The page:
The #MeToo campaign is sweeping across Africa, just as GOP “just-say-no” techniques have infused the failed Kenyan opposition and the Chinese governing model takes hold in Zimbabwe.
What we’re seeing is the inception of a single global society. We’re a long way from a single government, but the seeds have been planted.
“It is time for united action from all of us,” the UN Secretary-General said recently, “Violence against women is fundamentally about power. It will only end when gender equality and the full empowerment of women will be a reality.”
António Guterres finds himself in an unexpected position of power. The United Nations is increasingly being looked to for guidance and sometimes outright authority across the world. For one thing there are 70 million refugees in camps and across other places in the world under the authority of the UN, indidividuals with only UN identity.
This puts the UN among the top 20 most populous countries in the world.
The #MeToo campaign is phenomenal, but outside America and western Europe it has yet to have the individual sting that is felling public personalities like dominoes. That will come:
“Looking at the Kenyan situation, cases are reported across the board: Members of Parliament, priests, pastors, fathers, uncles, and jobless youth,” reports Daily Nation columnist, Muthoni Thang’wa. She explains that she expects the naming of names in the public arena, and the fall of the guilty, even in machismo Kenya.
On Thursday in America politicians may move forward the most onerous reapplication of income inequality attempted in my life time, slammed into the national fabric by mendaciously tweaking tax policy. Yet interview after interview on public and social media, attempts to talk about this devlish move are eclipsed by conversations about sexual abuse.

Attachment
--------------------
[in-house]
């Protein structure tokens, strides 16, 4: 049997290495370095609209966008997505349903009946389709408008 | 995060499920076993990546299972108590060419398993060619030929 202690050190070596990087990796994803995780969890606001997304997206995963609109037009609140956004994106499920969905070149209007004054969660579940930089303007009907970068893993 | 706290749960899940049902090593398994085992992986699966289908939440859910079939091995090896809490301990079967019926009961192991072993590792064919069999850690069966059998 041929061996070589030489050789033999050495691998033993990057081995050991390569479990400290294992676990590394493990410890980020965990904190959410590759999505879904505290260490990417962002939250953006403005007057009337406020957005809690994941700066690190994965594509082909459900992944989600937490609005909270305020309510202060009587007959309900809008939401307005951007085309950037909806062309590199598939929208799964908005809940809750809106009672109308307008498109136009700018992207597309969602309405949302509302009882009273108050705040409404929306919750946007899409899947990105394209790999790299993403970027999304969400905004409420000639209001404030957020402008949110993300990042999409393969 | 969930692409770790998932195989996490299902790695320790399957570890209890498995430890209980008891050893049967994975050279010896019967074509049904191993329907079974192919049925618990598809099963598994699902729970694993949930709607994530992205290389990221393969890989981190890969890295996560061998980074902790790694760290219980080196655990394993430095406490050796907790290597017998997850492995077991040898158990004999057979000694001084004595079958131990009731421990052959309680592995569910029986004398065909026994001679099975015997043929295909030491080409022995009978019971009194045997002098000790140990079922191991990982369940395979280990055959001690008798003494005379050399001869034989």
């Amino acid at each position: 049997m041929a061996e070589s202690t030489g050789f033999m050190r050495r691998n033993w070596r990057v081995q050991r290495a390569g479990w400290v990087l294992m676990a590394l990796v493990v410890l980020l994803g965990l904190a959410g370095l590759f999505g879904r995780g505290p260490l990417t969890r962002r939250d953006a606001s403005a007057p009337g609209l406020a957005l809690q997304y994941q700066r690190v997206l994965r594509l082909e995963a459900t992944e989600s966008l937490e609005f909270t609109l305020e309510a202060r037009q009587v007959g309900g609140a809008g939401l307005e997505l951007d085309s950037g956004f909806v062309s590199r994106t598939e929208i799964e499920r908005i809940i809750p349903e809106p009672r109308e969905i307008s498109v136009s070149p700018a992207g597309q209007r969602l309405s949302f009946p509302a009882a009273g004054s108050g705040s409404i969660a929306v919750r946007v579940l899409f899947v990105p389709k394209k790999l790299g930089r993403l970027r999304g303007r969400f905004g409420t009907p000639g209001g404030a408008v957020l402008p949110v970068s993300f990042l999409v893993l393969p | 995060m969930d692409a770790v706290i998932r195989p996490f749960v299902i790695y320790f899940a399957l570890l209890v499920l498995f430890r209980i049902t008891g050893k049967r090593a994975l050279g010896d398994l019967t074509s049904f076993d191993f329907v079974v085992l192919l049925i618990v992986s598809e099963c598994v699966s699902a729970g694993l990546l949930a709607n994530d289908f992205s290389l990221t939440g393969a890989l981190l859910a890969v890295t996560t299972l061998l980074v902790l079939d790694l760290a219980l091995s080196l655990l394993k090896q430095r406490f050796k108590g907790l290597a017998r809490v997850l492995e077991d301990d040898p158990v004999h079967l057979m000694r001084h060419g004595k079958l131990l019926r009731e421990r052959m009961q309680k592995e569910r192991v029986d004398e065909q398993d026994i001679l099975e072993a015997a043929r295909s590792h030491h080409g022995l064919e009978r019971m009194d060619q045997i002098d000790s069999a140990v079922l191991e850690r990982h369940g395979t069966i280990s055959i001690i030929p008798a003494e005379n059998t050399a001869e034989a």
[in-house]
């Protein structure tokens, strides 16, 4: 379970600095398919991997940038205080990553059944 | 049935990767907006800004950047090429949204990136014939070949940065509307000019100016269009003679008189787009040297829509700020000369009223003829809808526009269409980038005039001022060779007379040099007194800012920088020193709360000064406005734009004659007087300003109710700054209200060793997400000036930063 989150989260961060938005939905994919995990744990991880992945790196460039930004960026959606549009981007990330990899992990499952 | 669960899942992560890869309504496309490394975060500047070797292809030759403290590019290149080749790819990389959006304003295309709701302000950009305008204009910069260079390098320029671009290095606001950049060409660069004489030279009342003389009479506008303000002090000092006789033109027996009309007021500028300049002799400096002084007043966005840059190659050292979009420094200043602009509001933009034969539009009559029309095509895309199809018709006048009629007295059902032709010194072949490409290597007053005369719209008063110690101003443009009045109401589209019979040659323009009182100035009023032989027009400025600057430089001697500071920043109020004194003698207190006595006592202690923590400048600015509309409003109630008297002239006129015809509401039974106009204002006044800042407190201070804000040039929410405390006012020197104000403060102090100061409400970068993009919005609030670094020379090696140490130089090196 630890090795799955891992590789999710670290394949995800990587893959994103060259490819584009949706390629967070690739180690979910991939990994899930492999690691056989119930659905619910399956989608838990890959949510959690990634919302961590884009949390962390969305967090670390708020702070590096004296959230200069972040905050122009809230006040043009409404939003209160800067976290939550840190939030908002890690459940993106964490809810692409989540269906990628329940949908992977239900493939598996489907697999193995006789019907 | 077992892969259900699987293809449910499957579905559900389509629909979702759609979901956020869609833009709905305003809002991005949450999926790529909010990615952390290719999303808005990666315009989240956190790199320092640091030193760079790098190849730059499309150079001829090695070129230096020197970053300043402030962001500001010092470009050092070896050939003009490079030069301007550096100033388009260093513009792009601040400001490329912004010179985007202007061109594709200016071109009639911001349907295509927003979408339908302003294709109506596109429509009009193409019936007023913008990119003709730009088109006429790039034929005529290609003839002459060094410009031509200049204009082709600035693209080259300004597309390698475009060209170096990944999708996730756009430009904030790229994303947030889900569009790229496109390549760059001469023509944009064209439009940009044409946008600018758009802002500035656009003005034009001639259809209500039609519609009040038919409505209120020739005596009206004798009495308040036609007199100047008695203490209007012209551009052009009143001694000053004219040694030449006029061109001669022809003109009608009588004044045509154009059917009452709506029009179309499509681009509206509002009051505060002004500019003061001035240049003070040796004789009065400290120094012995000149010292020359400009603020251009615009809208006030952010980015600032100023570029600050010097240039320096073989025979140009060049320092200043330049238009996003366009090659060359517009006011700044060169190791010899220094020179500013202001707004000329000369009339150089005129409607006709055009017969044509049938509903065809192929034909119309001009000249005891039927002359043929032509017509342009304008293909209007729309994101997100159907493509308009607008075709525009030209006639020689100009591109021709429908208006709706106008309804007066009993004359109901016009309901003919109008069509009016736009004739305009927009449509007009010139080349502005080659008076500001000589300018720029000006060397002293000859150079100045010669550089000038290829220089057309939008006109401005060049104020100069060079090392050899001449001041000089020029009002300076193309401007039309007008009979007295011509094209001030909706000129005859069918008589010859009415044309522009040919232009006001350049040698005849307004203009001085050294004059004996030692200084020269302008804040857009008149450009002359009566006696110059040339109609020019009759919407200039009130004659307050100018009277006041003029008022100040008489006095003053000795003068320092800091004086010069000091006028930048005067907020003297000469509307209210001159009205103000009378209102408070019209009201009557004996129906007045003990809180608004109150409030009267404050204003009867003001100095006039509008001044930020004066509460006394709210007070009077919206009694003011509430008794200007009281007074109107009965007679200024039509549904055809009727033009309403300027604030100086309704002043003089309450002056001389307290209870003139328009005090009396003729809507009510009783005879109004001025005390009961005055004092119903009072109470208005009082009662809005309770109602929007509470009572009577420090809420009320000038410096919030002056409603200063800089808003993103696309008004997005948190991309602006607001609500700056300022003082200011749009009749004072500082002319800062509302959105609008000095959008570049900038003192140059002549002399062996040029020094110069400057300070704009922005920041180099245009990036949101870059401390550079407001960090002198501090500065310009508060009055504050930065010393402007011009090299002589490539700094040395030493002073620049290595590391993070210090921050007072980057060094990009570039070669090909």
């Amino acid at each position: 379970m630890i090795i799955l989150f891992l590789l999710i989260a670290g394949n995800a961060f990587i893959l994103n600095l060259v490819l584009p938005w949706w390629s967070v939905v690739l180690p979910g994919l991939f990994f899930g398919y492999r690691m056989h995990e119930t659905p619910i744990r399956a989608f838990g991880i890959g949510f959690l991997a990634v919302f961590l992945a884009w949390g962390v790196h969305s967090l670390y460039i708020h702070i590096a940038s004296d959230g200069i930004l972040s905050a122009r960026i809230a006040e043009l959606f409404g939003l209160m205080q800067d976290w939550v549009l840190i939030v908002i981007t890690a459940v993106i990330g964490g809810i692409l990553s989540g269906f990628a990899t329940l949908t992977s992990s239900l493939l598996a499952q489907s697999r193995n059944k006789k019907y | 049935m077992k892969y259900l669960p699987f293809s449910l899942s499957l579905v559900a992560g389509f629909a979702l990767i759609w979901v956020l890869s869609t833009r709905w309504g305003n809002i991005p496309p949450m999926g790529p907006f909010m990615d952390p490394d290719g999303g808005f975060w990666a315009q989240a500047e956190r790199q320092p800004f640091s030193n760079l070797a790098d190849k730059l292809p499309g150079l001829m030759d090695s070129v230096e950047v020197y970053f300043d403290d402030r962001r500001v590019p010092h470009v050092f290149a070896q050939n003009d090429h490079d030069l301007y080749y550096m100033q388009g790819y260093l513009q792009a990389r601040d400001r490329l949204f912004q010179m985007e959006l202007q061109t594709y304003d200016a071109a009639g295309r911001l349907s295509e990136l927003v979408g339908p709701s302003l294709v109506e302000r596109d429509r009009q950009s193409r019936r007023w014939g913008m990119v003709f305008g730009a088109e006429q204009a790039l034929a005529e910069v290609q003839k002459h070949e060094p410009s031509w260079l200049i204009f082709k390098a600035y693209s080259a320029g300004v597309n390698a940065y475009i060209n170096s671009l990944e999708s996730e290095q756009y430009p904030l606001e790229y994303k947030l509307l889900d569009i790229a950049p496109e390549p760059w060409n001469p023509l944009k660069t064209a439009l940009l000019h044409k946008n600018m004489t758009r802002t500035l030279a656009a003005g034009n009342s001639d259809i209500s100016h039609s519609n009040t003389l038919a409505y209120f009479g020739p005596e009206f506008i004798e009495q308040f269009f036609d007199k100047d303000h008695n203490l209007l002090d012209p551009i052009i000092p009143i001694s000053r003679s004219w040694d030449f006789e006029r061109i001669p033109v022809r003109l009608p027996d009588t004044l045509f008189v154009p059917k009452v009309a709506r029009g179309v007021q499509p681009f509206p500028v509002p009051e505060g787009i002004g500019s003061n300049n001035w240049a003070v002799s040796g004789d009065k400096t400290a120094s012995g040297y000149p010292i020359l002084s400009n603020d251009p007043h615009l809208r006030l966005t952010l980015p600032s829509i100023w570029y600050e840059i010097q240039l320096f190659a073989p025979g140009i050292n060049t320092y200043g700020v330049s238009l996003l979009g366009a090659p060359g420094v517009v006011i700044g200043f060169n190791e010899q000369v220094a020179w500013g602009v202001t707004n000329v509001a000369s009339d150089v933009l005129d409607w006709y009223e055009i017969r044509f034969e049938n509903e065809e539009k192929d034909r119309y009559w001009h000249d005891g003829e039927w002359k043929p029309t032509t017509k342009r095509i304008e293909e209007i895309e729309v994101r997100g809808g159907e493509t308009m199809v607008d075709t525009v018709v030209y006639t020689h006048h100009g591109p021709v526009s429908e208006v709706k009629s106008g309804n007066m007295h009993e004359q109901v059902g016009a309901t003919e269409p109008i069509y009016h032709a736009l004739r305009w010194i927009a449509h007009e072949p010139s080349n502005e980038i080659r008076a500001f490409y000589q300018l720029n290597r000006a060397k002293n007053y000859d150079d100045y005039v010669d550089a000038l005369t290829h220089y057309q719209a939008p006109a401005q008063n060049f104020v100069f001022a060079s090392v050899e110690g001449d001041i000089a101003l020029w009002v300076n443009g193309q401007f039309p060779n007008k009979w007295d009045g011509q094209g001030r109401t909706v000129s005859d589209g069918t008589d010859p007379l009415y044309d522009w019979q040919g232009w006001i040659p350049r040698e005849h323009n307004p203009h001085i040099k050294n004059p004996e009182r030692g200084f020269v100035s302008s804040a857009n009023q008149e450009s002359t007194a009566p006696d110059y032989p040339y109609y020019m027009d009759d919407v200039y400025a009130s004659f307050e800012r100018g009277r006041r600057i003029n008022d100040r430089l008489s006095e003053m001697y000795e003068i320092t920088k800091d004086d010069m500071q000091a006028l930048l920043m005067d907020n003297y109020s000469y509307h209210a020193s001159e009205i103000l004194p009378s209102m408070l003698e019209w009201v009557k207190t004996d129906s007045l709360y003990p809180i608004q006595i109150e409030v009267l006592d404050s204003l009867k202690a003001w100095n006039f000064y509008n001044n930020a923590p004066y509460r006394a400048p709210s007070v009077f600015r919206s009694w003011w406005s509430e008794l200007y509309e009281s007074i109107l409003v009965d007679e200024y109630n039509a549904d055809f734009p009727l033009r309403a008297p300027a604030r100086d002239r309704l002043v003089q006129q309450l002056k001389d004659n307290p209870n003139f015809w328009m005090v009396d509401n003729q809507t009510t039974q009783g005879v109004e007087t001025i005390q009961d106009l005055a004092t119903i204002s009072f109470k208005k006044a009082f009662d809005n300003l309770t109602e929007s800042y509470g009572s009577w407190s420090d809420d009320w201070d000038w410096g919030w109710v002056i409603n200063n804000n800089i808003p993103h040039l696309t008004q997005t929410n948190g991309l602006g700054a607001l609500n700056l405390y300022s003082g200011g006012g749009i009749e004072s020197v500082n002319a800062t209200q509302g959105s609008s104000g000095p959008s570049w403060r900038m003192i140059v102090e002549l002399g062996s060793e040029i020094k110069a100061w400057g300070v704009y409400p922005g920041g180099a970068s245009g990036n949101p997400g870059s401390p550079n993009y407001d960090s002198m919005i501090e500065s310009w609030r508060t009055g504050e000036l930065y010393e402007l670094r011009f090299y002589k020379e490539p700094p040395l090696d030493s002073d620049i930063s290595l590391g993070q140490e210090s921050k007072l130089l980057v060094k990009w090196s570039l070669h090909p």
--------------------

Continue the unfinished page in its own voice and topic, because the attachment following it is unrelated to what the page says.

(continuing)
That’s because real change isn’t possible, at least in America, with our current political apparatus. The cultural tsunami on the other hand requires no legislation and little governance to be effective. It’s about as pure a link between the people and their society that we’ve seen. And it’s worldwide.
But even the tangled complexity of government is being modeled across the world.
Having failed to achieve a majority in Kenya after two exhausting elections, the Kenyan opposition announced Friday that it was basically going to adopt America’s Republican Party’s modus operandi during the Obama era: Say No to everything. Block every move.
Kenya has a western model of government. Increasingly minorities in the west have found their greatest power restraining the majority by refusing to participate and by blocking all action.
This effectively mutes democracy. It is the self-destruction that western society is going through.
Looking east rather than west, I think that the new Zimbabwean government has begun to model China as a more successful contemporary society than the west.
Having thrown off their dictator, the new president immediately began a campaign against corruption, appealed warmly to foreign investors and indicated that his notion of elections involves little debate. I think he’s choosing the Chinese model, and in our current stagnant western politics, it would be hard to dissuade him otherwise.
What we have is a world in a mixmaster. If you believe as I do that man is inherently good, the bread is going to rise just fine.